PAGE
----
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Wanted: Govenlock Pasture for National Wildlife Area
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Wanted: Govenlock Pasture for National Wildlife Area

[caption id="attachment_23299" align="alignleft" width="150"]Image of Valerie Assinewe Valerie Assinewe,
Guest Blogger[/caption] Perhaps when some gaze onto the rolling hills and plains of the Prairies, they see little but tumbleweeds skipping across an empty, mundane frontier. But those who know Canada’s Prairie grasslands know just how abundant the biodiversity of this region is, and how important it is to protect for animals, plants and humans, alike.

Do you think you know the Prairies?

  • Did you know that Canada’s Prairie grasslands must withstand extremes year-round? In fact, according to the Canadian Encyclopedia, “average weather” in this region is atypical.
Perhaps because it has to endure constant ups and downs, droughts and floods – while also serving as a quintessential icon for Canadian ranching, and habitat for some of Canada’s most endangered species!
“I was born in Saskatchewan and the prairies were a wonderland teaming with birds and all kinds of animals large & small. It breaks my heart to see all of it disappearing – please save what’s left.” - Alice, Ontario.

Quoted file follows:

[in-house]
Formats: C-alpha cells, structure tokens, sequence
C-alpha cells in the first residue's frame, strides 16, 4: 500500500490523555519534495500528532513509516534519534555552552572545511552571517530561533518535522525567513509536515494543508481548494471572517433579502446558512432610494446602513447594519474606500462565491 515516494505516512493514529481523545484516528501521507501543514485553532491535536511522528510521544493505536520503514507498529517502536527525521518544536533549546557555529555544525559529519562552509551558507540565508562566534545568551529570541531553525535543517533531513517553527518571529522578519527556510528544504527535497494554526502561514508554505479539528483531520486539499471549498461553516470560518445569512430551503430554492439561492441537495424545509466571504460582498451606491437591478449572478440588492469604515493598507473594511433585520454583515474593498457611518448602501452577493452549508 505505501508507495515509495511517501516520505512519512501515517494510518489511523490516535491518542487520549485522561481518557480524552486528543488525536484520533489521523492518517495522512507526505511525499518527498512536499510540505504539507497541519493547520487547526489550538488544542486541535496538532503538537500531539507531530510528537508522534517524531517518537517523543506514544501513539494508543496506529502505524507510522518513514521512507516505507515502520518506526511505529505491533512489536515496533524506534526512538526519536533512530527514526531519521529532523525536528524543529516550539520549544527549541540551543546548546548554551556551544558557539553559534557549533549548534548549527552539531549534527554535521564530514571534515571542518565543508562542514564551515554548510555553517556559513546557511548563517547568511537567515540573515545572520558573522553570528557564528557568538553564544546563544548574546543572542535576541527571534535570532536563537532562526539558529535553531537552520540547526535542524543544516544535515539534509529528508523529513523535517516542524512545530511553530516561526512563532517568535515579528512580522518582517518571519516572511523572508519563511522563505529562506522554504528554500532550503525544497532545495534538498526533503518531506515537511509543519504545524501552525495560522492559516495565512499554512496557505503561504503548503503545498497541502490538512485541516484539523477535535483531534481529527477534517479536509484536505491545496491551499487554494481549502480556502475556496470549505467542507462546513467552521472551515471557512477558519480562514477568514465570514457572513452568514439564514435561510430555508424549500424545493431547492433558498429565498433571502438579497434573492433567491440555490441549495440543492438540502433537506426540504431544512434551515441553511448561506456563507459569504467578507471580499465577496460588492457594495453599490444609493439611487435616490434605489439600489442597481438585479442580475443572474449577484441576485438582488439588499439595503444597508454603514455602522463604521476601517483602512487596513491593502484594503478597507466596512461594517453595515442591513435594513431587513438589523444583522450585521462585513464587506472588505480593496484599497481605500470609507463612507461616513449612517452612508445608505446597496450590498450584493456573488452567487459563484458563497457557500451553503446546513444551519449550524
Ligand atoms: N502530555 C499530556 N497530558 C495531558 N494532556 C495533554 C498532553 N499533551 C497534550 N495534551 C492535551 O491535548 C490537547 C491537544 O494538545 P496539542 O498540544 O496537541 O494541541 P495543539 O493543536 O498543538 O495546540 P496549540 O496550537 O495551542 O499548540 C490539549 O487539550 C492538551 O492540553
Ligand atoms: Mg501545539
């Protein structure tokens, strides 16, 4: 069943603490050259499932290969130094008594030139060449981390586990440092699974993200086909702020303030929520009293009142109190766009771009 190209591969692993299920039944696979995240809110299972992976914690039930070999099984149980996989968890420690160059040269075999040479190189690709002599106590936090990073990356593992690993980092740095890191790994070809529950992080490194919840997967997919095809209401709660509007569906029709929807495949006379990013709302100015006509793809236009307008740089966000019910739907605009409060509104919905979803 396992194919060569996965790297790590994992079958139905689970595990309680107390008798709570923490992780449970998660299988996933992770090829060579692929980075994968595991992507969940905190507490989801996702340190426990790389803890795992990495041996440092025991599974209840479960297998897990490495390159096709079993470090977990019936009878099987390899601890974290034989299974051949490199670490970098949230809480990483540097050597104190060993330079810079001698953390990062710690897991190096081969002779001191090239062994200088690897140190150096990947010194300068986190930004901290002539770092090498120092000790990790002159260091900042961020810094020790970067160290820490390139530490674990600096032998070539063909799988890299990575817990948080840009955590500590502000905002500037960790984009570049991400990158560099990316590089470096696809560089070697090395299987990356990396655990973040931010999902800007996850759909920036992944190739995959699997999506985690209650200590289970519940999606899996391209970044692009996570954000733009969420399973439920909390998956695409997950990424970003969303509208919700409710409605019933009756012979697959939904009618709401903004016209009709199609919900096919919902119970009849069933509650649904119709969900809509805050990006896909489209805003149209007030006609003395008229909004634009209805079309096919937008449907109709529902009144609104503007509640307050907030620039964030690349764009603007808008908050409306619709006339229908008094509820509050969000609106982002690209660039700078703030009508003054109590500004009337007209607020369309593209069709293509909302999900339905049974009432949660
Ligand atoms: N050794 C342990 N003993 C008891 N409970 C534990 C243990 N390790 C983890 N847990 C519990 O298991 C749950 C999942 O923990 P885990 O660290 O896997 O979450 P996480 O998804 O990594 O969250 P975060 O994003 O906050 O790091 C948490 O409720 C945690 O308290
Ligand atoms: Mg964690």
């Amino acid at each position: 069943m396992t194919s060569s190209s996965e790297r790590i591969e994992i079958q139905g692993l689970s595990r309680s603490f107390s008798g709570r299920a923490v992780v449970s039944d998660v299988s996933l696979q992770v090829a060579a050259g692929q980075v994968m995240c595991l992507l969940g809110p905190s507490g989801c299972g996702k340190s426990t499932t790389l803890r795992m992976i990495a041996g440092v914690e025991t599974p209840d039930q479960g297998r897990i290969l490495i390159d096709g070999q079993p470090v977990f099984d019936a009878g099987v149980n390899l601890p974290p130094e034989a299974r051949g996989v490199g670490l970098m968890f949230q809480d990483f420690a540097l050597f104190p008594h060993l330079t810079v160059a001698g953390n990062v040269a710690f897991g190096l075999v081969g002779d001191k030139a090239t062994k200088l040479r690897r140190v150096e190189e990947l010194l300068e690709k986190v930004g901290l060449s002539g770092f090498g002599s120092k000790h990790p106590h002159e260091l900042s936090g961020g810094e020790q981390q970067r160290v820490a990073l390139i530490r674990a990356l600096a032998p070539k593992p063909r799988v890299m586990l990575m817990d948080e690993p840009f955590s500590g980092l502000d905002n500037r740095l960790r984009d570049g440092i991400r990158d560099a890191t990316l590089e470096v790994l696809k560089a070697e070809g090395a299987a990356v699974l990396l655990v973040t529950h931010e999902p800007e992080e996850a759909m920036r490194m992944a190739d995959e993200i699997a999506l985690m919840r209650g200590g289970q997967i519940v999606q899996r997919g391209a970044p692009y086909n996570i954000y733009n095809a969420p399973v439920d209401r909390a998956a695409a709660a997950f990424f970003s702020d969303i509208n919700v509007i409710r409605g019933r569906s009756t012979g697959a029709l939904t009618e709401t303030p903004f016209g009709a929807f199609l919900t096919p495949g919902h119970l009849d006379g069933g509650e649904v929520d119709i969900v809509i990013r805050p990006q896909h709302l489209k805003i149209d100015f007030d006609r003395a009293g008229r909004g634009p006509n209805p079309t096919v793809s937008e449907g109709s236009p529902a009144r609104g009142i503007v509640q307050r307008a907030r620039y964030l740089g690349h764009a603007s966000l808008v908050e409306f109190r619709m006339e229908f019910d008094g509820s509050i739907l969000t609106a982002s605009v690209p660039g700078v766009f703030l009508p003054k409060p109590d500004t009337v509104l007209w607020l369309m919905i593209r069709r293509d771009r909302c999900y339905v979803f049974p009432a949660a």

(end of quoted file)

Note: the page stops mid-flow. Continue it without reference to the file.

The grasslands of western Canada range from the tall-grass prairie of Manitoba to the aspen parkland bordering the boreal forest and shortgrass and sagebrush grasslands of southern Alberta and Saskatchewan, all serving as important sinks absorbing greenhouse gases.  These grasslands are imperilled due to the impacts of monoculture agriculture, urbanization, oil and gas development and climate change. Saskatchewan, Alberta and Manitoba together have 82 community pastures comprising over 9000 km2. Govenlock – one of these unique pastures – is approximately 200 km2, and provides important grazing for livestock, while also serving as a critical habitat for at least 13 federally-listed species at risk, including Greater Sage-grouse, Burrowing Owl and Ferruginous Hawk. Govenlock is also part of an  Important Bird Area (IBA) designated as nationally significant  by Birdlife International. To understand the history of managing Prairie grasslands, like Govenlock Community Pasture in southwest Saskatchewan, we must look back to the Great Depression. An unforgiving drought swept the region in the 1930s, heavily eroding soils, and reducing arable farmlands to a desert-like state. In 1935, the Prairie Farm Rehabilitation Act (PFR Act) was implemented, and served as the prime force guiding Prairie reclamation and conservation efforts. A successful and long-praised program that operated under this Act was the Community Pastures Program. sage-grouse2_Wayne LynchIn 2012, widespread confusion surged when the former Conservative government abandoned the Community Pastures Program, in favour of transferring the PFRA pastures to the provincial governments, with Saskatchewan committed to privatizing its pastures. Furthermore, the federal government did not conduct the environmental assessments cited as necessary to determine how this move would impact endangered species or grassland ecosystems During its years, the Community Pastures Program – aided by federal financing – proved to be highly beneficial for rehabilitating the grasslands, as demonstrated by a Strategic Environmental Assessment (SEA) conducted in 2007. Addressing this point, Stephen Hazell, Director of Conservation and General Counsel at Nature Canada, raised the question, “If the Community Pasture Program was so beneficial in 2007, why was it terminated in 2012?” Ultimately, grassland management in the Prairies must strike a balance between livestock production and grassland rehabilitation and conservation – which is integral for the survival of several endangered species, and for the longevity of the grasslands themselves , itself. With that said, progress has been made over the past year. In August 2015, Agriculture and Agri-Food Canada (AAFC) agreed to transfer management of Govenlock Pasture to Environment Canada.  Nature Canada, Nature Saskatchewan and Alberta Wilderness Association are now seeking to have this community pasture assessed and designated as a National Wildlife Area. You can support the protection and management of this important habitat by signing our petition to keep grasslands safe!